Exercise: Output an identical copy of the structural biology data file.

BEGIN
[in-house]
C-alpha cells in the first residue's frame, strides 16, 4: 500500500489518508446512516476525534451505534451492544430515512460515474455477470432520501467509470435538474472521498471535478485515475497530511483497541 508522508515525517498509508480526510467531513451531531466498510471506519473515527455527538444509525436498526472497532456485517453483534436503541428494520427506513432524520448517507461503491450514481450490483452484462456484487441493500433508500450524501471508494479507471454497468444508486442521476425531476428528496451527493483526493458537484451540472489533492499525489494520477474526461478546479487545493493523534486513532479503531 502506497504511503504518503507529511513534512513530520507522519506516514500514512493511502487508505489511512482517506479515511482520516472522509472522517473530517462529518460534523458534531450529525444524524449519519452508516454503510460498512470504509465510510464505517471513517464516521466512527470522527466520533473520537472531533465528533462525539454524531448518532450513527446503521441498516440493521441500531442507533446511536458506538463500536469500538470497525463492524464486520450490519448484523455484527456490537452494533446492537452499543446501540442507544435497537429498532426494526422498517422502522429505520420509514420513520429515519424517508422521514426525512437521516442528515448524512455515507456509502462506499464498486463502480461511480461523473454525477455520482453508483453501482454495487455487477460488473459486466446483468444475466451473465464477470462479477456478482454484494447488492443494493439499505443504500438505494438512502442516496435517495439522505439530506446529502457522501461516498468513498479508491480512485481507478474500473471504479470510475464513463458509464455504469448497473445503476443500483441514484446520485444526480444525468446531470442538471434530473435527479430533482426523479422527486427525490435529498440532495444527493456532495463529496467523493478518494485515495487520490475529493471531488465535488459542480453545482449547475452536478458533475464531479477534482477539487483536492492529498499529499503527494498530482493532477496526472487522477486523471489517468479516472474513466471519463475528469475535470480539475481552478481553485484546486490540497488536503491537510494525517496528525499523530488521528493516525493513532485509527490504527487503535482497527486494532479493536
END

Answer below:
[in-house]
C-alpha cells in the first residue's frame, strides 16, 4: 500500500489518508446512516476525534451505534451492544430515512460515474455477470432520501467509470435538474472521498471535478485515475497530511483497541 508522508515525517498509508480526510467531513451531531466498510471506519473515527455527538444509525436498526472497532456485517453483534436503541428494520427506513432524520448517507461503491450514481450490483452484462456484487441493500433508500450524501471508494479507471454497468444508486442521476425531476428528496451527493483526493458537484451540472489533492499525489494520477474526461478546479487545493493523534486513532479503531 502506497504511503504518503507529511513534512513530520507522519506516514500514512493511502487508505489511512482517506479515511482520516472522509472522517473530517462529518460534523458534531450529525444524524449519519452508516454503510460498512470504509465510510464505517471513517464516521466512527470522527466520533473520537472531533465528533462525539454524531448518532450513527446503521441498516440493521441500531442507533446511536458506538463500536469500538470497525463492524464486520450490519448484523455484527456490537452494533446492537452499543446501540442507544435497537429498532426494526422498517422502522429505520420509514420513520429515519424517508422521514426525512437521516442528515448524512455515507456509502462506499464498486463502480461511480461523473454525477455520482453508483453501482454495487455487477460488473459486466446483468444475466451473465464477470462479477456478482454484494447488492443494493439499505443504500438505494438512502442516496435517495439522505439530506446529502457522501461516498468513498479508491480512485481507478474500473471504479470510475464513463458509464455504469448497473445503476443500483441514484446520485444526480444525468446531470442538471434530473435527479430533482426523479422527486427525490435529498440532495444527493456532495463529496467523493478518494485515495487520490475529493471531488465535488459542480453545482449547475452536478458533475464531479477534482477539487483536492492529498499529499503527494498530482493532477496526472487522477486523471489517468479516472474513466471519463475528469475535470480539475481552478481553485484546486490540497488536503491537510494525517496528525499523530488521528493516525493513532485509527490504527487503535482497527486494532479493536